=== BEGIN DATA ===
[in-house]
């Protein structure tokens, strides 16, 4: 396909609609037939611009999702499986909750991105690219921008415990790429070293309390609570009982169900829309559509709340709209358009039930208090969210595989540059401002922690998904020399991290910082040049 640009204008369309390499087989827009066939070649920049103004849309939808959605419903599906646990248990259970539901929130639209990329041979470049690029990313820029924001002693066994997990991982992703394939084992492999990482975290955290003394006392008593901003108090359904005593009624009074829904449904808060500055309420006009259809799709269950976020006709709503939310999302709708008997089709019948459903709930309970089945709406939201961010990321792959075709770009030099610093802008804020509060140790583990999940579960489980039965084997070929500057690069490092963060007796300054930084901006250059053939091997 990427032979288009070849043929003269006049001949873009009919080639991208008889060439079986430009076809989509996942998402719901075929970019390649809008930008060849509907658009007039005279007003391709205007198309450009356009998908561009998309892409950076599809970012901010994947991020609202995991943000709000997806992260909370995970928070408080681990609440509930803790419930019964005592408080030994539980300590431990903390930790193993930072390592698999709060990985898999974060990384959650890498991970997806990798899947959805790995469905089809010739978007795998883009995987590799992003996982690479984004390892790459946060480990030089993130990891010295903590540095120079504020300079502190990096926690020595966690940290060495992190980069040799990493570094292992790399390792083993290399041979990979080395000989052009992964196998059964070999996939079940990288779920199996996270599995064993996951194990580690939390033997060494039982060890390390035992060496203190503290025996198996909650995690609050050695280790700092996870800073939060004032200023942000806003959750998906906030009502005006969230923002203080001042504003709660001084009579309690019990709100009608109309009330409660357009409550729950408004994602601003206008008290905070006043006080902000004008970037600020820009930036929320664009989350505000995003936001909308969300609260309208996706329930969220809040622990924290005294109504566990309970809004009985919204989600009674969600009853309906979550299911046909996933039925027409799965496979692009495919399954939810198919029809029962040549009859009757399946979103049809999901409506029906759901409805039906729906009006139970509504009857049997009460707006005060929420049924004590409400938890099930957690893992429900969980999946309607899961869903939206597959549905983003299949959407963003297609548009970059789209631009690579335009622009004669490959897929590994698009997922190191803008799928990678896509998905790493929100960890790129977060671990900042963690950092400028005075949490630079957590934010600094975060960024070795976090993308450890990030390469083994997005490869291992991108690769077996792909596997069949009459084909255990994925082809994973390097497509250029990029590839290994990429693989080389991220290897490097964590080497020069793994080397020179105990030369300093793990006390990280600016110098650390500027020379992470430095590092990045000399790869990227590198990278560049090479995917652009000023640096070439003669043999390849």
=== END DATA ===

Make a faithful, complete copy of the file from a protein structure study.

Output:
[in-house]
């Protein structure tokens, strides 16, 4: 396909609609037939611009999702499986909750991105690219921008415990790429070293309390609570009982169900829309559509709340709209358009039930208090969210595989540059401002922690998904020399991290910082040049 640009204008369309390499087989827009066939070649920049103004849309939808959605419903599906646990248990259970539901929130639209990329041979470049690029990313820029924001002693066994997990991982992703394939084992492999990482975290955290003394006392008593901003108090359904005593009624009074829904449904808060500055309420006009259809799709269950976020006709709503939310999302709708008997089709019948459903709930309970089945709406939201961010990321792959075709770009030099610093802008804020509060140790583990999940579960489980039965084997070929500057690069490092963060007796300054930084901006250059053939091997 990427032979288009070849043929003269006049001949873009009919080639991208008889060439079986430009076809989509996942998402719901075929970019390649809008930008060849509907658009007039005279007003391709205007198309450009356009998908561009998309892409950076599809970012901010994947991020609202995991943000709000997806992260909370995970928070408080681990609440509930803790419930019964005592408080030994539980300590431990903390930790193993930072390592698999709060990985898999974060990384959650890498991970997806990798899947959805790995469905089809010739978007795998883009995987590799992003996982690479984004390892790459946060480990030089993130990891010295903590540095120079504020300079502190990096926690020595966690940290060495992190980069040799990493570094292992790399390792083993290399041979990979080395000989052009992964196998059964070999996939079940990288779920199996996270599995064993996951194990580690939390033997060494039982060890390390035992060496203190503290025996198996909650995690609050050695280790700092996870800073939060004032200023942000806003959750998906906030009502005006969230923002203080001042504003709660001084009579309690019990709100009608109309009330409660357009409550729950408004994602601003206008008290905070006043006080902000004008970037600020820009930036929320664009989350505000995003936001909308969300609260309208996706329930969220809040622990924290005294109504566990309970809004009985919204989600009674969600009853309906979550299911046909996933039925027409799965496979692009495919399954939810198919029809029962040549009859009757399946979103049809999901409506029906759901409805039906729906009006139970509504009857049997009460707006005060929420049924004590409400938890099930957690893992429900969980999946309607899961869903939206597959549905983003299949959407963003297609548009970059789209631009690579335009622009004669490959897929590994698009997922190191803008799928990678896509998905790493929100960890790129977060671990900042963690950092400028005075949490630079957590934010600094975060960024070795976090993308450890990030390469083994997005490869291992991108690769077996792909596997069949009459084909255990994925082809994973390097497509250029990029590839290994990429693989080389991220290897490097964590080497020069793994080397020179105990030369300093793990006390990280600016110098650390500027020379992470430095590092990045000399790869990227590198990278560049090479995917652009000023640096070439003669043999390849």